Plaintiff further stated that Strode continued the enema. The fluid felt as if it were coming into his abdomen. Plaintiff screamed, telling Strode that she was hurting him. After completion of the first enema, plaintiff had difficulty getting off the table, was in severe pain, was disoriented, and could not evacuate the enema fluid. Plaintiff informed Strode that he was in pain and had difficulty moving. She administered the second enema.

Strode stated that she distinctly remembered administering enemas to plaintiff on October 1, 1981. She visually checked the enema catheter tip, a piece of hard plastic about five inches long, adding additional lubricant to it. She inserted the tip approximately 2 1/2 inches without any difficulty. Nothing unusual happened. Plaintiff did complain of pain after infusion of approximately 200 to 300 cc's of fluid. Strode believed the discomfort was due to cramping. She slowed the infusion rate and administered the balance of the enema. Plaintiff did not complain during the second enema. He did say his rectum felt swollen. When she escorted him to the fluoroscopy department, plaintiff did not seem to be experiencing any discomfort or pain.

Plaintiff stated that after the cleansing enema procedure he was unable to stand straight, walked bent over, held his stomach, was in extreme pain, and was disoriented. Plaintiff also told the barium X-ray technician that he was in pain.

Strode stated that she learned how to administer enemas during nurse's aid training and through on-the-job training at the Clinic and a local hospital. The procedure is routine. She administers several enemas of this type daily.

Jona Franklin, the barium X-ray technologist who assisted plaintiff on October 1, stated that she did not notice any indication that plaintiff was in pain or in distress. She inserted the barium enema catheter tip approximately two to three inches. Hendrickson arrived and started the barium X ray. He switched the barium off almost immediately, ordering Franklin to obtain additional X rays. Although Franklin could not remember specifics about plaintiff's physical appearance or condition on October 1, she remembered that he did not have any difficulty moving. She did not remember blood on the enema catheter tip or Hendrickson saying anything to plaintiff after he turned on the fluoroscope.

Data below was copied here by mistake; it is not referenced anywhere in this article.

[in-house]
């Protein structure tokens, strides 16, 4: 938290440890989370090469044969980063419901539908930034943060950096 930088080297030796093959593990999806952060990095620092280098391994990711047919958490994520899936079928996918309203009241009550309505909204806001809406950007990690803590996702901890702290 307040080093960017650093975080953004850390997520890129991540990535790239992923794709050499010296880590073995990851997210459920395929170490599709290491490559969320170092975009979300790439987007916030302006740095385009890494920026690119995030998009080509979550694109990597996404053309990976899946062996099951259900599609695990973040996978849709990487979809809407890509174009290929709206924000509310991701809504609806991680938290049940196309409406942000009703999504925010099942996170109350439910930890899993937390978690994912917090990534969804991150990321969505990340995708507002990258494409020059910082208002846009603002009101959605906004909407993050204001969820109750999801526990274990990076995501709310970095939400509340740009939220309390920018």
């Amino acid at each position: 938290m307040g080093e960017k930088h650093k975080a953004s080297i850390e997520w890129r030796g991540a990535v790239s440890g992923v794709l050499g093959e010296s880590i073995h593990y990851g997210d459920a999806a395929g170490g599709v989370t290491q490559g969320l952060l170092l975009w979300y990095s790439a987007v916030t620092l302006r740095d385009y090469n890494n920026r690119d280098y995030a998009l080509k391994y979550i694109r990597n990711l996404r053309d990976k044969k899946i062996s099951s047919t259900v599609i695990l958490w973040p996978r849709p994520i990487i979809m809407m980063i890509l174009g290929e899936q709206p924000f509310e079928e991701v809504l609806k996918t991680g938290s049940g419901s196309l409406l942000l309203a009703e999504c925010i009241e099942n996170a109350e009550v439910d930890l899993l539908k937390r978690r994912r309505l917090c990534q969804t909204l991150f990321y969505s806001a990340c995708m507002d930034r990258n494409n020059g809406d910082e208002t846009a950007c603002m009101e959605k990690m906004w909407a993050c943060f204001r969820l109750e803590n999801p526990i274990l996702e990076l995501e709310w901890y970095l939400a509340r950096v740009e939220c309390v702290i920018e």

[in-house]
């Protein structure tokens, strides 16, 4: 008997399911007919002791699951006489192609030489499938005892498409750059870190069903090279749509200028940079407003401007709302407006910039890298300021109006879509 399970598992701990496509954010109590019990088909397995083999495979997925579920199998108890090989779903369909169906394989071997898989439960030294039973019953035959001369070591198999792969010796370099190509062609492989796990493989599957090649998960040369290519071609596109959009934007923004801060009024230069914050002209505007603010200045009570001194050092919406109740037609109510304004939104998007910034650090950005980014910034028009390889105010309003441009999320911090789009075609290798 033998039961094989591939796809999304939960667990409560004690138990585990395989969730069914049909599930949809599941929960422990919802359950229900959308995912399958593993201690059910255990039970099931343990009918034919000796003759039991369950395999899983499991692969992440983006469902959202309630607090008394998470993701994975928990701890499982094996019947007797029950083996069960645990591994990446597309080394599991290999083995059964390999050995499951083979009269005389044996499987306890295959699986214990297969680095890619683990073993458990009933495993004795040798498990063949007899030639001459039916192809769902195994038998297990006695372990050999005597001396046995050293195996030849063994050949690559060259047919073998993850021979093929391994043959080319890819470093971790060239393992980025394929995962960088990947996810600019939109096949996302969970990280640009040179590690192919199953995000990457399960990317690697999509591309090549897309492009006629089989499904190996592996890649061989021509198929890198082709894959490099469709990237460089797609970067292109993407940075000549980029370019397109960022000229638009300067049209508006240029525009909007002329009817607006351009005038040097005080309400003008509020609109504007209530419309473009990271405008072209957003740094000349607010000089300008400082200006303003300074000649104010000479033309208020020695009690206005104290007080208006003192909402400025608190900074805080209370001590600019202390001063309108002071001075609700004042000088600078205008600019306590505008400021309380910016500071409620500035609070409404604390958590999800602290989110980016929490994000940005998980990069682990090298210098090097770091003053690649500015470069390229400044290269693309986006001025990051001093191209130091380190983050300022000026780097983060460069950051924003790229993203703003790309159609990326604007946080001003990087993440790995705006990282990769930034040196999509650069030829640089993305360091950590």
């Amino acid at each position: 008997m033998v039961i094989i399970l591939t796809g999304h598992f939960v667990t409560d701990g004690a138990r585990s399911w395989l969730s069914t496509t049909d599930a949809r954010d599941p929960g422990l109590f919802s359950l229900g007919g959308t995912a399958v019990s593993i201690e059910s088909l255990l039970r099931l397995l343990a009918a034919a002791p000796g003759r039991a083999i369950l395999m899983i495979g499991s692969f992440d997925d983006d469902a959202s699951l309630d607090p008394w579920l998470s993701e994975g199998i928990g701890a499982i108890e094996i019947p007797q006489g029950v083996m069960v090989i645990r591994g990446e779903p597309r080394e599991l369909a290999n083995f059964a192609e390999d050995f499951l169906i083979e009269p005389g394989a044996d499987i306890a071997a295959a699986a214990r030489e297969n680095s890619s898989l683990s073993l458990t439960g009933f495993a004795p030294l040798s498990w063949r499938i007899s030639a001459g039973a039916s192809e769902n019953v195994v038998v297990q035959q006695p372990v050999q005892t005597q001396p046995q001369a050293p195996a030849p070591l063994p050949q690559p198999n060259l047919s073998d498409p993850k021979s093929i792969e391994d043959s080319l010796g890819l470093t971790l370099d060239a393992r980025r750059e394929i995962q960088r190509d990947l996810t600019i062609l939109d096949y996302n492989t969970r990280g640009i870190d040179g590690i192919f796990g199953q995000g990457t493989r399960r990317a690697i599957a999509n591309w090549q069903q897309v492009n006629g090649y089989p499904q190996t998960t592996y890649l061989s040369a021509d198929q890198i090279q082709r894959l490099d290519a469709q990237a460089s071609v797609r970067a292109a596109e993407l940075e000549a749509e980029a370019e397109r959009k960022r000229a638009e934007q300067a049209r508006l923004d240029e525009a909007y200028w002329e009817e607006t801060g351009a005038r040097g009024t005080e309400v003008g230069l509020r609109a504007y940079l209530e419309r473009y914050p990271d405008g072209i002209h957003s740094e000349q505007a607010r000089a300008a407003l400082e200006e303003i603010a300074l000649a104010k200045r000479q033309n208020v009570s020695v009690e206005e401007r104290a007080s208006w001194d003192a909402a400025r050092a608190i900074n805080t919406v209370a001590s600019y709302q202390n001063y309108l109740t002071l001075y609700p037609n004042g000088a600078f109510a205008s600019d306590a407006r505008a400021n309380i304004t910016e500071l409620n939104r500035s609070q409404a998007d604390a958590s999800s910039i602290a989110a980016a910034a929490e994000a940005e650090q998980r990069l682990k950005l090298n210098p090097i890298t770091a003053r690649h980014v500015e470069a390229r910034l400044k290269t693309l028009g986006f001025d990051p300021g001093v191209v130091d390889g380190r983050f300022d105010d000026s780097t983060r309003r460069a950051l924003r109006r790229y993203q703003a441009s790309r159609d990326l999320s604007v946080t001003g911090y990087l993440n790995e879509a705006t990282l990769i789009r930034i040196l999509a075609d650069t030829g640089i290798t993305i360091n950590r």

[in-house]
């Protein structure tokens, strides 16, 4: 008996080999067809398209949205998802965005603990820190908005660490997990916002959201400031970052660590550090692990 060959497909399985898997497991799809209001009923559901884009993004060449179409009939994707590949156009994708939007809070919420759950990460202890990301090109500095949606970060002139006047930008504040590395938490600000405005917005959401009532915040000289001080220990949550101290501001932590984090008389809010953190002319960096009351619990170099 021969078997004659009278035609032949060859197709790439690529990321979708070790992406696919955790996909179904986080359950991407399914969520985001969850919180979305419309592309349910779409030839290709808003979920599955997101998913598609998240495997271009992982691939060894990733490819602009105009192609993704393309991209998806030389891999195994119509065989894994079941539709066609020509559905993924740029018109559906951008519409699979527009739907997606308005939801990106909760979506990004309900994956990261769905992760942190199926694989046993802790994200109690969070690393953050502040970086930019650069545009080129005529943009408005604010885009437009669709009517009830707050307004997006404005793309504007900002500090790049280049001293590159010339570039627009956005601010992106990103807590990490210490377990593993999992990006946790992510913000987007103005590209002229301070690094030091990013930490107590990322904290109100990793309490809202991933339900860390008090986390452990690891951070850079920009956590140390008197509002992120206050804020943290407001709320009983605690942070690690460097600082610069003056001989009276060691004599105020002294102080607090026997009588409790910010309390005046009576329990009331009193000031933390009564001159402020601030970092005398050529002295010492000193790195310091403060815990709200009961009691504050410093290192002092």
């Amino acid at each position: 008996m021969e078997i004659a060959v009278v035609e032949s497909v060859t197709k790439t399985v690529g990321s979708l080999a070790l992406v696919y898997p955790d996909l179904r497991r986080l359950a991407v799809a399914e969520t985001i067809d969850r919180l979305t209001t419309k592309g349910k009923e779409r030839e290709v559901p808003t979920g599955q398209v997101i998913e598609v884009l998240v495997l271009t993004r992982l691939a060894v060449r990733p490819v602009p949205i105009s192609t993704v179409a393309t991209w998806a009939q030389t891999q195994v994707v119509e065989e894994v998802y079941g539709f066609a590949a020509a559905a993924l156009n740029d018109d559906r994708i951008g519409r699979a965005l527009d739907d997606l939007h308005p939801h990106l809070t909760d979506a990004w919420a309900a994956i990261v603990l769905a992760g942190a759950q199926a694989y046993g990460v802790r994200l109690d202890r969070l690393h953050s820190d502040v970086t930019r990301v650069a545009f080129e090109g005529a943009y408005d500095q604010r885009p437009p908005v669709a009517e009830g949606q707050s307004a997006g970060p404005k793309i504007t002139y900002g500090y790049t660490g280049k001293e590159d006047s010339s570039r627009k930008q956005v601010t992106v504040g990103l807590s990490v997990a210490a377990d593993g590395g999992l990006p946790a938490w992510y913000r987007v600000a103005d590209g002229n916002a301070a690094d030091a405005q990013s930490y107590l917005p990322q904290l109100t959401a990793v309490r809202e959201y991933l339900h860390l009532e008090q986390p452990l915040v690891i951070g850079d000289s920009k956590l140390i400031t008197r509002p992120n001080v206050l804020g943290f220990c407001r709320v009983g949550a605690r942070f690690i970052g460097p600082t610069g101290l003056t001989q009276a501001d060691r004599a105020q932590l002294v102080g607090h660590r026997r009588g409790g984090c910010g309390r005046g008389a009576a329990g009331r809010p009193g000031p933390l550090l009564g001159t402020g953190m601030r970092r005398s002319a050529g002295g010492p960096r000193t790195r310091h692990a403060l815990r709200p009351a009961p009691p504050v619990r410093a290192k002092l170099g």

Hendrickson stated that he is a board certified radiologist. He started the X-ray procedure at approximately 8 a.m. Because he noted the extravasated barium (barium outside the intestinal tract), Hendrickson turned the barium off almost immediately and took X rays of the area. He ordered additional X rays, telling plaintiff about his findings in Franklin's presence.

Hendrickson further stated that he telephoned Houseworth, who indicated that he would see plaintiff that afternoon and would contact Bonello, a surgeon. Plaintiff appeared stable, without any unusual pain or difficulty in movement. Hendrickson spoke with him approximately four times, before authorizing plaintiff's release from the fluoroscopy department, 80 minutes after the procedure. Normally, patients are released after five minutes. Hendrickson admitted that he did not conduct a physical or take plaintiff's vital signs. He thought his duty was to observe plaintiff and report the problem to Houseworth. Plaintiff stated that Hendrickson did not tell him anything or ask any questions. After he arrived at the cafeteria, he ate some breakfast, then fainted.

Jan Melton, a nurse at the Clinic and Strode's supervisor, stated that she was called to the cafeteria to assist plaintiff, who was awake and sitting at a table when she arrived. Plaintiff was very weak and complained of low abdominal pain. She brought plaintiff back to the X-ray department on a gurney.